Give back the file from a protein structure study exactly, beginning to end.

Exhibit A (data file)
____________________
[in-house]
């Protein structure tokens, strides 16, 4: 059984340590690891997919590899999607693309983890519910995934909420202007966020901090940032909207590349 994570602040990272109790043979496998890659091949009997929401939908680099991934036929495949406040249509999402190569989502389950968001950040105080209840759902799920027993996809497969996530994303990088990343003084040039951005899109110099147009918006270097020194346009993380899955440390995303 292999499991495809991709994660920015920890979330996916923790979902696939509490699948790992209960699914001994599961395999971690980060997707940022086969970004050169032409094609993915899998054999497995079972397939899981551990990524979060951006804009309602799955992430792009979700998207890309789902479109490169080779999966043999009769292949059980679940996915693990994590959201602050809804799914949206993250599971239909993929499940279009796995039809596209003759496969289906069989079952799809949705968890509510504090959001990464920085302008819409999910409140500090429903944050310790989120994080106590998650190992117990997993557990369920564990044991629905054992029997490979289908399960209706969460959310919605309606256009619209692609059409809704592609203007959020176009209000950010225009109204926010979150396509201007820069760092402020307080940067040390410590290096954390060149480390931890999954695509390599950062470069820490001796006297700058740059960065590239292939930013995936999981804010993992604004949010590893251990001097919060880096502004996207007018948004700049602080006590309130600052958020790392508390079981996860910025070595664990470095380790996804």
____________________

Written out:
[in-house]
């Protein structure tokens, strides 16, 4: 059984340590690891997919590899999607693309983890519910995934909420202007966020901090940032909207590349 994570602040990272109790043979496998890659091949009997929401939908680099991934036929495949406040249509999402190569989502389950968001950040105080209840759902799920027993996809497969996530994303990088990343003084040039951005899109110099147009918006270097020194346009993380899955440390995303 292999499991495809991709994660920015920890979330996916923790979902696939509490699948790992209960699914001994599961395999971690980060997707940022086969970004050169032409094609993915899998054999497995079972397939899981551990990524979060951006804009309602799955992430792009979700998207890309789902479109490169080779999966043999009769292949059980679940996915693990994590959201602050809804799914949206993250599971239909993929499940279009796995039809596209003759496969289906069989079952799809949705968890509510504090959001990464920085302008819409999910409140500090429903944050310790989120994080106590998650190992117990997993557990369920564990044991629905054992029997490979289908399960209706969460959310919605309606256009619209692609059409809704592609203007959020176009209000950010225009109204926010979150396509201007820069760092402020307080940067040390410590290096954390060149480390931890999954695509390599950062470069820490001796006297700058740059960065590239292939930013995936999981804010993992604004949010590893251990001097919060880096502004996207007018948004700049602080006590309130600052958020790392508390079981996860910025070595664990470095380790996804």